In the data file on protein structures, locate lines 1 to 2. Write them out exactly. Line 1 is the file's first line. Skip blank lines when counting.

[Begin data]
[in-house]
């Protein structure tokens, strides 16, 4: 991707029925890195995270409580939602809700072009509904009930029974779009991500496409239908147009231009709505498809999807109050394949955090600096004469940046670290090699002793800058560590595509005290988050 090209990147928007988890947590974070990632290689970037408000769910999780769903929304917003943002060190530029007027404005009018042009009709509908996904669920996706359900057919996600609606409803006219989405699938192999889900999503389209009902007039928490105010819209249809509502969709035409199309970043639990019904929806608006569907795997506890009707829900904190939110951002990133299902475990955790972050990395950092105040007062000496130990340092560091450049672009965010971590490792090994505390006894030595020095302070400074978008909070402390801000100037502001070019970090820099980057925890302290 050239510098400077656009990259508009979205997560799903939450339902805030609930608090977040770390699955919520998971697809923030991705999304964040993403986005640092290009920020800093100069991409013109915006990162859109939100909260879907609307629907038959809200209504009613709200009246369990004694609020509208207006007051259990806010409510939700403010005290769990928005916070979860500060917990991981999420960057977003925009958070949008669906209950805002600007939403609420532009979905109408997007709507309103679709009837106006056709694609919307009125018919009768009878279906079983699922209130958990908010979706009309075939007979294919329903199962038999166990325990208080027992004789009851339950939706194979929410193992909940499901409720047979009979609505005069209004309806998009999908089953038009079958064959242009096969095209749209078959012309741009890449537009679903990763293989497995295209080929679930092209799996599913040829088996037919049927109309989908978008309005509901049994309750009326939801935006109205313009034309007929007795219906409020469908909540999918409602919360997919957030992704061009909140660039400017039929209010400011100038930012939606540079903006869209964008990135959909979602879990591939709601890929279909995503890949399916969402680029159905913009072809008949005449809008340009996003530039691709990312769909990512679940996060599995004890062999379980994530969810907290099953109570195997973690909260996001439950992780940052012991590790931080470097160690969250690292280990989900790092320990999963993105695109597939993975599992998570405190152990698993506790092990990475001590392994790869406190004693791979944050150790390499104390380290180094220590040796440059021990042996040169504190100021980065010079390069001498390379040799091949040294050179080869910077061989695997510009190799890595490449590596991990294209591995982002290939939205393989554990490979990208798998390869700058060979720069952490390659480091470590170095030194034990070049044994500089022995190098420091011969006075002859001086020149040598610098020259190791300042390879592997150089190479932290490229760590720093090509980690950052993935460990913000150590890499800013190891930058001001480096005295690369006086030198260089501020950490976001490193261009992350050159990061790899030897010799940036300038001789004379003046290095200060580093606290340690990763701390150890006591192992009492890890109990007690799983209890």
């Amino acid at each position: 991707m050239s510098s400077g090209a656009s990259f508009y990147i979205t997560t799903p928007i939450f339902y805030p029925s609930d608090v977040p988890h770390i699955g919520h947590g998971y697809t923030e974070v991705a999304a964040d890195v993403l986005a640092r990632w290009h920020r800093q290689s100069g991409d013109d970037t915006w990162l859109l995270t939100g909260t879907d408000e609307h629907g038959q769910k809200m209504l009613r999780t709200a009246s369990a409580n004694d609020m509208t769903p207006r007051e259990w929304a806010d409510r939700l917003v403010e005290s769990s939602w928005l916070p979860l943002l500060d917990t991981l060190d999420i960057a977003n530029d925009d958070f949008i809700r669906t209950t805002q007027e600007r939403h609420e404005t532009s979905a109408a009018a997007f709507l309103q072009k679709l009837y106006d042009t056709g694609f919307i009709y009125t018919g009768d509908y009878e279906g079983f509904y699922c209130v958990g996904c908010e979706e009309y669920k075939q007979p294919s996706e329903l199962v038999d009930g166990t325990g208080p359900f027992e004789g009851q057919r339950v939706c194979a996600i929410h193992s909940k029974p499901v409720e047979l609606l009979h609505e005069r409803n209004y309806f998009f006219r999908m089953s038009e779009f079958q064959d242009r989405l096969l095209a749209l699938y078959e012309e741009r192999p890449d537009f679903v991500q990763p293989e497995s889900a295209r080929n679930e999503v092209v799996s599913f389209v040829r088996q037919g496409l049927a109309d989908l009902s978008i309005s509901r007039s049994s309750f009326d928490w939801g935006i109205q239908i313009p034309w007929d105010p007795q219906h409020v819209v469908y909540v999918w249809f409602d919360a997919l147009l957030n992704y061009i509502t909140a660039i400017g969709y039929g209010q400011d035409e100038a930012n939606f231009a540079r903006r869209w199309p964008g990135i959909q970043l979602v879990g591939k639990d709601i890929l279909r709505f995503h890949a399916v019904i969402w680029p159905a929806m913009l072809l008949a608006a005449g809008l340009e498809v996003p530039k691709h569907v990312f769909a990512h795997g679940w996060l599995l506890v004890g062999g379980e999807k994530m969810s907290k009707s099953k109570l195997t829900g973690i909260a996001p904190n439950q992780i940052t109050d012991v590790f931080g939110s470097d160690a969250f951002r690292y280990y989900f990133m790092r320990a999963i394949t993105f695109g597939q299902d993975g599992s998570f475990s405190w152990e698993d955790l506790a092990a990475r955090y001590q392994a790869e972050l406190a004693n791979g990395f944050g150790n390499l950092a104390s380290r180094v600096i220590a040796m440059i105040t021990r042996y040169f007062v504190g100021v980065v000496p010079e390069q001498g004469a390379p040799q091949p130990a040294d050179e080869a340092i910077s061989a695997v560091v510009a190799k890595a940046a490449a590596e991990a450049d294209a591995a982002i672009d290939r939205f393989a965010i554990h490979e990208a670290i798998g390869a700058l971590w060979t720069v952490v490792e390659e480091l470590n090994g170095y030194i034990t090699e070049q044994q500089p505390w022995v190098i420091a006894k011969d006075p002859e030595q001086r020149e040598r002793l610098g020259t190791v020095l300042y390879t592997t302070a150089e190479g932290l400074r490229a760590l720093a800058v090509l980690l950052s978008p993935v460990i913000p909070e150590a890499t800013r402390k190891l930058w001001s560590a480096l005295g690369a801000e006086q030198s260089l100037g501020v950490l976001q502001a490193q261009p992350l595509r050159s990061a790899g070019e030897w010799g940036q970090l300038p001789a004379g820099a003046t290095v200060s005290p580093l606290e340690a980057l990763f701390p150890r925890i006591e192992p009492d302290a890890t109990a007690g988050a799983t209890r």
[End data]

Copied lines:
[in-house]
């Protein structure tokens, strides 16, 4: 991707029925890195995270409580939602809700072009509904009930029974779009991500496409239908147009231009709505498809999807109050394949955090600096004469940046670290090699002793800058560590595509005290988050 090209990147928007988890947590974070990632290689970037408000769910999780769903929304917003943002060190530029007027404005009018042009009709509908996904669920996706359900057919996600609606409803006219989405699938192999889900999503389209009902007039928490105010819209249809509502969709035409199309970043639990019904929806608006569907795997506890009707829900904190939110951002990133299902475990955790972050990395950092105040007062000496130990340092560091450049672009965010971590490792090994505390006894030595020095302070400074978008909070402390801000100037502001070019970090820099980057925890302290 050239510098400077656009990259508009979205997560799903939450339902805030609930608090977040770390699955919520998971697809923030991705999304964040993403986005640092290009920020800093100069991409013109915006990162859109939100909260879907609307629907038959809200209504009613709200009246369990004694609020509208207006007051259990806010409510939700403010005290769990928005916070979860500060917990991981999420960057977003925009958070949008669906209950805002600007939403609420532009979905109408997007709507309103679709009837106006056709694609919307009125018919009768009878279906079983699922209130958990908010979706009309075939007979294919329903199962038999166990325990208080027992004789009851339950939706194979929410193992909940499901409720047979009979609505005069209004309806998009999908089953038009079958064959242009096969095209749209078959012309741009890449537009679903990763293989497995295209080929679930092209799996599913040829088996037919049927109309989908978008309005509901049994309750009326939801935006109205313009034309007929007795219906409020469908909540999918409602919360997919957030992704061009909140660039400017039929209010400011100038930012939606540079903006869209964008990135959909979602879990591939709601890929279909995503890949399916969402680029159905913009072809008949005449809008340009996003530039691709990312769909990512679940996060599995004890062999379980994530969810907290099953109570195997973690909260996001439950992780940052012991590790931080470097160690969250690292280990989900790092320990999963993105695109597939993975599992998570405190152990698993506790092990990475001590392994790869406190004693791979944050150790390499104390380290180094220590040796440059021990042996040169504190100021980065010079390069001498390379040799091949040294050179080869910077061989695997510009190799890595490449590596991990294209591995982002290939939205393989554990490979990208798998390869700058060979720069952490390659480091470590170095030194034990070049044994500089022995190098420091011969006075002859001086020149040598610098020259190791300042390879592997150089190479932290490229760590720093090509980690950052993935460990913000150590890499800013190891930058001001480096005295690369006086030198260089501020950490976001490193261009992350050159990061790899030897010799940036300038001789004379003046290095200060580093606290340690990763701390150890006591192992009492890890109990007690799983209890």